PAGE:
Jerry & Marge Go Large

Rating: 3.5 out of 5.

Books often inspire movies, but I’m intrigued when factual stories can trace their humble origins to nonfiction articles. My mind immediately goes to “Tribal Rites of the New Saturday Night,” a 1976 essay by British rock journalist Nik Cohn that was the basis for Saturday Night Fever. More recently The Bling Ring traced its roots to “The Suspects Wore Louboutins” by Nancy Jo Sales, and Hustlers was derived from “The Hustlers at Scores” by Jessica Pressler. Now we’ve got a new example. Jerry & Marge Go Large is a fascinating true tale based on Jason Fagone’s 2018 Huffington Post piece of the same name, and it’s charming.

A Michigan couple figured out how to beat the lottery. Recently retired Jerry Selbee (Bryan Cranston) is a math whiz. While going through a brochure describing the details of the Winfall lottery, he discovers a mathematical flaw within the game. The sweepstake’s pool “rolls down” whenever the jackpot remains unclaimed. Subsequent prizes are smaller but easier to win in those weeks. As long as you buy enough tickets afterward, you are guaranteed a win greater than the money spent according to probability.

Discovering how to beat the lottery was difficult, but carrying out the plan was even more challenging. This would require a large sum of money. Simply buying that many tickets and then manually scanning them all for winning numbers would also involve a significant amount of time. The thing is, Jerry and his wife Marge (Annette Bening) had nothing but time on their hands. They invited everyone they knew to invest, so their little venture wasn’t so small. The endeavor became a corporation, and the profits benefited the entire town. In a late development, Tyler Langford emerges as an undergrad at Harvard who also figures out the Winfall loophole. Actor Uly Schlesinger plays a smirking and condescending villain. He goes toe to toe with the Selbees to put them out of business.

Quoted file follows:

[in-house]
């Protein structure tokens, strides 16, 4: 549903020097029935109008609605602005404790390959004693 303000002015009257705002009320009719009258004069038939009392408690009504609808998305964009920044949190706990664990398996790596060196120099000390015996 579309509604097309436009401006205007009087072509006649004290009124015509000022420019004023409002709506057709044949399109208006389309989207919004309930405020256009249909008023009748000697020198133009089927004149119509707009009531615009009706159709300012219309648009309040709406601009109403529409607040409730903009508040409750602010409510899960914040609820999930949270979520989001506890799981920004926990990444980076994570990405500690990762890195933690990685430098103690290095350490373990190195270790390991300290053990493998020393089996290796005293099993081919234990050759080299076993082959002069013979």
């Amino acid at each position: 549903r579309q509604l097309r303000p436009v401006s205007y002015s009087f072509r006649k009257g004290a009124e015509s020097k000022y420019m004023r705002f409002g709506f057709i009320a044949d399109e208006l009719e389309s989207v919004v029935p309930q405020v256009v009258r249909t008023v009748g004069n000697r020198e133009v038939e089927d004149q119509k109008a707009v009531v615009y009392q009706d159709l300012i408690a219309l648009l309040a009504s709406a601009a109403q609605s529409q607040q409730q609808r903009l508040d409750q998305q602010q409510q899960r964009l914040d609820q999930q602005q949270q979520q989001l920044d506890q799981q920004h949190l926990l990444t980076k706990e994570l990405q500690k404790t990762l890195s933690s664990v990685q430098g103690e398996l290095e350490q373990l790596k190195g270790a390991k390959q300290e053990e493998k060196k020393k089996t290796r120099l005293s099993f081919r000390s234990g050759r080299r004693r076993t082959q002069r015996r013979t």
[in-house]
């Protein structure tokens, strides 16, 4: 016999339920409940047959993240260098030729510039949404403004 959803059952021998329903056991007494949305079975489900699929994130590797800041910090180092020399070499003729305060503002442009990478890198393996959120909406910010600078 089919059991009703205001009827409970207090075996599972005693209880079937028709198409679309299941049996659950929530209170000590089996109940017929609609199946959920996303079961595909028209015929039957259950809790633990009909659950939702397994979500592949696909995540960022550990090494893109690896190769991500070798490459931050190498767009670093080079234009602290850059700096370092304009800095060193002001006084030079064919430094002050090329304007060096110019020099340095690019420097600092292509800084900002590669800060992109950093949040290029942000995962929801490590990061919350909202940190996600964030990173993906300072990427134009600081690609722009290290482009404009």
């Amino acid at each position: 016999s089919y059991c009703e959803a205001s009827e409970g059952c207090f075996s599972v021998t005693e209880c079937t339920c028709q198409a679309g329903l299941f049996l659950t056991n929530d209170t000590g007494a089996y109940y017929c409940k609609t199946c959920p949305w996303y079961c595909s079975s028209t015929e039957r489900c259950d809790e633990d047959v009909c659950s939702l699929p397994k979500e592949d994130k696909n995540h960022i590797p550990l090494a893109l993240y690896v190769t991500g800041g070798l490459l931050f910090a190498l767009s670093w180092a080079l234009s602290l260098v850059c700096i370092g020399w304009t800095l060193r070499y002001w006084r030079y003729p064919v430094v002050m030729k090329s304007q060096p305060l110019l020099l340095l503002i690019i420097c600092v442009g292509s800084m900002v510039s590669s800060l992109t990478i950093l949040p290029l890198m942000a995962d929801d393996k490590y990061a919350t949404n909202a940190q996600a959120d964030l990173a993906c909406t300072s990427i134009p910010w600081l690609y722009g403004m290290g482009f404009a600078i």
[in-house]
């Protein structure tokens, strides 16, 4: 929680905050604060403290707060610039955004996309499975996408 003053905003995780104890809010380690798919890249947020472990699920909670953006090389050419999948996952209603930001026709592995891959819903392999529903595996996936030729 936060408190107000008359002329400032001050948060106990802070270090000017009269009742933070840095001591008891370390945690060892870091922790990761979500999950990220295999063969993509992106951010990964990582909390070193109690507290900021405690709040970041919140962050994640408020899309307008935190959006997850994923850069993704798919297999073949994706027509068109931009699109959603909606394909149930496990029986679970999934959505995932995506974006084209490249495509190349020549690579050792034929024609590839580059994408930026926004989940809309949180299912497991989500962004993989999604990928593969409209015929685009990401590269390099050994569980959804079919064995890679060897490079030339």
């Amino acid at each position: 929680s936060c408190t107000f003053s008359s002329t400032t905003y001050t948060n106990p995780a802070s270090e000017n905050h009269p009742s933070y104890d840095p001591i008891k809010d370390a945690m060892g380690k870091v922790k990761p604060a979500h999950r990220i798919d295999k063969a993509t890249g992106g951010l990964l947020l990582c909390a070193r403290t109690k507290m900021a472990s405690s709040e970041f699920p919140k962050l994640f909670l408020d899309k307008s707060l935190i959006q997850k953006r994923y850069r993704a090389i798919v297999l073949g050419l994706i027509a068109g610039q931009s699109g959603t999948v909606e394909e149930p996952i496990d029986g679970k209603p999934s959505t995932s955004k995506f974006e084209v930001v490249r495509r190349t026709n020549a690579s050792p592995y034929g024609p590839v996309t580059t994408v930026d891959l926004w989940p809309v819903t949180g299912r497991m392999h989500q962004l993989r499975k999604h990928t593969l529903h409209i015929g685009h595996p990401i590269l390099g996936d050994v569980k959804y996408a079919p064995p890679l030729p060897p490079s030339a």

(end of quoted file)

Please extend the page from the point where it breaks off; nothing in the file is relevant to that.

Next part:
This account is an uplifting slice of life. The saga is all the more enchanting because this really happened. Bryan Cranston and Annette Bening are refreshingly plain-spoken and pragmatic as the titular duo. Yet the pair is far from cloying. Jerry Selbee, in particular, lacks warmth. He’s a man more comfortable with numbers than people. These qualities subvert a quaint tale about older adults that could have veered into mawkish sentimentality. Nevertheless, Jerry still sweetly flatters his wife with, “I won the jackpot before we even started.” Ultimately their strong marriage and commitment to the community make an impression. The good vibes linger after the film is over. In this day and age, any production that dares tell a compelling story about people in their 60s is a bold decision.

Jerry & Marge Go Large has been exclusively available to Paramount+ subscribers since June 17. It has remained the #1 movie in the U.S. on that platform for the better part of a month. Distribution to other channels and streaming services is expected.

07-17-22

2 Responses to “Jerry & Marge Go Large”

  1. This was very good. I was hesitant about watching cause it didn’t look interesting to me, but glad I did. Charming couple in small town find success from a flaw. They didn’t go out and buy all these luxury items. Instead, they involved their friends and family in town, and rebuilt the city. 3 1/2 ⭐️

    Liked by 1 person

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